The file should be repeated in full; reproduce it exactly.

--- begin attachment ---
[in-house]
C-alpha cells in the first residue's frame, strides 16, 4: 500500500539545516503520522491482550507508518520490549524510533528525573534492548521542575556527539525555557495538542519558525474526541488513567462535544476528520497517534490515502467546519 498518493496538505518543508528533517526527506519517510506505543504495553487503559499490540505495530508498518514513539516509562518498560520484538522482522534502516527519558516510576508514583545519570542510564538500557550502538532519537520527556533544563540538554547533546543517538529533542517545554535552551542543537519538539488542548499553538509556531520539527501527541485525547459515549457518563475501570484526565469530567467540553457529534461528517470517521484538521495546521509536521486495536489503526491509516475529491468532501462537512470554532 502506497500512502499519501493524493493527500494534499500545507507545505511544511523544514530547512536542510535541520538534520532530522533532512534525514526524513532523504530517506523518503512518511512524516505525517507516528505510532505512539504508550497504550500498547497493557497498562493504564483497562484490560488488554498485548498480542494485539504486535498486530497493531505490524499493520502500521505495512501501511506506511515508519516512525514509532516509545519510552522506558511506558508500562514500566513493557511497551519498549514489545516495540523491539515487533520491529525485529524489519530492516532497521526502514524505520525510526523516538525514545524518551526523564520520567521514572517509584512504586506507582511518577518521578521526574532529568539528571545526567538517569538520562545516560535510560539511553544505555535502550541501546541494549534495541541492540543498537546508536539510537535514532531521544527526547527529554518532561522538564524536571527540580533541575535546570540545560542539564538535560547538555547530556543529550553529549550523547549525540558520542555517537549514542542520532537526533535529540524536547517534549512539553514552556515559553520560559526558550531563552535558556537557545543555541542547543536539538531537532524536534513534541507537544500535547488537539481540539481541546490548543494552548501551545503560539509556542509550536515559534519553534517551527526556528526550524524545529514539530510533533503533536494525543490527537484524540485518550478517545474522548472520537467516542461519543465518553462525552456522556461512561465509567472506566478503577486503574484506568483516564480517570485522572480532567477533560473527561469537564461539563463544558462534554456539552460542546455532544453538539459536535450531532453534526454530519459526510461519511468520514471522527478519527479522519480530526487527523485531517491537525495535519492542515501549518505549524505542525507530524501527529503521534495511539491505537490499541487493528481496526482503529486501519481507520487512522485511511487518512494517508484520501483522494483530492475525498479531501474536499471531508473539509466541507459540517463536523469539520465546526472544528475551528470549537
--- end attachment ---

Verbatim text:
[in-house]
C-alpha cells in the first residue's frame, strides 16, 4: 500500500539545516503520522491482550507508518520490549524510533528525573534492548521542575556527539525555557495538542519558525474526541488513567462535544476528520497517534490515502467546519 498518493496538505518543508528533517526527506519517510506505543504495553487503559499490540505495530508498518514513539516509562518498560520484538522482522534502516527519558516510576508514583545519570542510564538500557550502538532519537520527556533544563540538554547533546543517538529533542517545554535552551542543537519538539488542548499553538509556531520539527501527541485525547459515549457518563475501570484526565469530567467540553457529534461528517470517521484538521495546521509536521486495536489503526491509516475529491468532501462537512470554532 502506497500512502499519501493524493493527500494534499500545507507545505511544511523544514530547512536542510535541520538534520532530522533532512534525514526524513532523504530517506523518503512518511512524516505525517507516528505510532505512539504508550497504550500498547497493557497498562493504564483497562484490560488488554498485548498480542494485539504486535498486530497493531505490524499493520502500521505495512501501511506506511515508519516512525514509532516509545519510552522506558511506558508500562514500566513493557511497551519498549514489545516495540523491539515487533520491529525485529524489519530492516532497521526502514524505520525510526523516538525514545524518551526523564520520567521514572517509584512504586506507582511518577518521578521526574532529568539528571545526567538517569538520562545516560535510560539511553544505555535502550541501546541494549534495541541492540543498537546508536539510537535514532531521544527526547527529554518532561522538564524536571527540580533541575535546570540545560542539564538535560547538555547530556543529550553529549550523547549525540558520542555517537549514542542520532537526533535529540524536547517534549512539553514552556515559553520560559526558550531563552535558556537557545543555541542547543536539538531537532524536534513534541507537544500535547488537539481540539481541546490548543494552548501551545503560539509556542509550536515559534519553534517551527526556528526550524524545529514539530510533533503533536494525543490527537484524540485518550478517545474522548472520537467516542461519543465518553462525552456522556461512561465509567472506566478503577486503574484506568483516564480517570485522572480532567477533560473527561469537564461539563463544558462534554456539552460542546455532544453538539459536535450531532453534526454530519459526510461519511468520514471522527478519527479522519480530526487527523485531517491537525495535519492542515501549518505549524505542525507530524501527529503521534495511539491505537490499541487493528481496526482503529486501519481507520487512522485511511487518512494517508484520501483522494483530492475525498479531501474536499471531508473539509466541507459540517463536523469539520465546526472544528475551528470549537